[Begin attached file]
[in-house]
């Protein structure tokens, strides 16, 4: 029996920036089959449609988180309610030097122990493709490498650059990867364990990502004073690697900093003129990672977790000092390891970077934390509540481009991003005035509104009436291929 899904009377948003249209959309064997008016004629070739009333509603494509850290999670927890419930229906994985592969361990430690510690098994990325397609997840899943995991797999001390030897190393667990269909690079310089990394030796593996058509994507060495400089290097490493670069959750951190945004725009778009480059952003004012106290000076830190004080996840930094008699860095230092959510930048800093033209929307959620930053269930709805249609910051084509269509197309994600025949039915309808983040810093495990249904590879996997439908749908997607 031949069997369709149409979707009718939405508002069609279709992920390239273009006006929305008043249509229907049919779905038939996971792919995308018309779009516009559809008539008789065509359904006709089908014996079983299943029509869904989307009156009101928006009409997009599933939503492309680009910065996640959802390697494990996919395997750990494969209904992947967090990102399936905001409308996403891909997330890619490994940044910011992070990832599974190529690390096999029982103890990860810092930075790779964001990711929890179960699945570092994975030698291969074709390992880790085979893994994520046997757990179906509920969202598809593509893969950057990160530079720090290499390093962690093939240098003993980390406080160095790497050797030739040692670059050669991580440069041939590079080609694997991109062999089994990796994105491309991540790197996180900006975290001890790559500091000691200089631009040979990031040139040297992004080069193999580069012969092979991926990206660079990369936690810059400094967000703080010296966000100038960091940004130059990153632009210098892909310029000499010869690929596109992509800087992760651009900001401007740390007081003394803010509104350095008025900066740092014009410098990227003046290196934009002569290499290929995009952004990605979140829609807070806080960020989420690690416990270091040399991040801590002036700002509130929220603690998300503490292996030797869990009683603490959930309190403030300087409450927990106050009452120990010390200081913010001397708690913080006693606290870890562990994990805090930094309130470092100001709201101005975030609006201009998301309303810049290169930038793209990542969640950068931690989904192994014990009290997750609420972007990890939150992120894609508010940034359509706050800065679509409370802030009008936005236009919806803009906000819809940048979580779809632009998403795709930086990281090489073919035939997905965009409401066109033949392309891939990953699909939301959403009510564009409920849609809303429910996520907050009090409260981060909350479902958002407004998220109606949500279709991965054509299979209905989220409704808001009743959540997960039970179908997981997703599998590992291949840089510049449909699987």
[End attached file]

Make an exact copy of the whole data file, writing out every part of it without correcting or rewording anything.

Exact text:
[in-house]
């Protein structure tokens, strides 16, 4: 029996920036089959449609988180309610030097122990493709490498650059990867364990990502004073690697900093003129990672977790000092390891970077934390509540481009991003005035509104009436291929 899904009377948003249209959309064997008016004629070739009333509603494509850290999670927890419930229906994985592969361990430690510690098994990325397609997840899943995991797999001390030897190393667990269909690079310089990394030796593996058509994507060495400089290097490493670069959750951190945004725009778009480059952003004012106290000076830190004080996840930094008699860095230092959510930048800093033209929307959620930053269930709805249609910051084509269509197309994600025949039915309808983040810093495990249904590879996997439908749908997607 031949069997369709149409979707009718939405508002069609279709992920390239273009006006929305008043249509229907049919779905038939996971792919995308018309779009516009559809008539008789065509359904006709089908014996079983299943029509869904989307009156009101928006009409997009599933939503492309680009910065996640959802390697494990996919395997750990494969209904992947967090990102399936905001409308996403891909997330890619490994940044910011992070990832599974190529690390096999029982103890990860810092930075790779964001990711929890179960699945570092994975030698291969074709390992880790085979893994994520046997757990179906509920969202598809593509893969950057990160530079720090290499390093962690093939240098003993980390406080160095790497050797030739040692670059050669991580440069041939590079080609694997991109062999089994990796994105491309991540790197996180900006975290001890790559500091000691200089631009040979990031040139040297992004080069193999580069012969092979991926990206660079990369936690810059400094967000703080010296966000100038960091940004130059990153632009210098892909310029000499010869690929596109992509800087992760651009900001401007740390007081003394803010509104350095008025900066740092014009410098990227003046290196934009002569290499290929995009952004990605979140829609807070806080960020989420690690416990270091040399991040801590002036700002509130929220603690998300503490292996030797869990009683603490959930309190403030300087409450927990106050009452120990010390200081913010001397708690913080006693606290870890562990994990805090930094309130470092100001709201101005975030609006201009998301309303810049290169930038793209990542969640950068931690989904192994014990009290997750609420972007990890939150992120894609508010940034359509706050800065679509409370802030009008936005236009919806803009906000819809940048979580779809632009998403795709930086990281090489073919035939997905965009409401066109033949392309891939990953699909939301959403009510564009409920849609809303429910996520907050009090409260981060909350479902958002407004998220109606949500279709991965054509299979209905989220409704808001009743959540997960039970179908997981997703599998590992291949840089510049449909699987």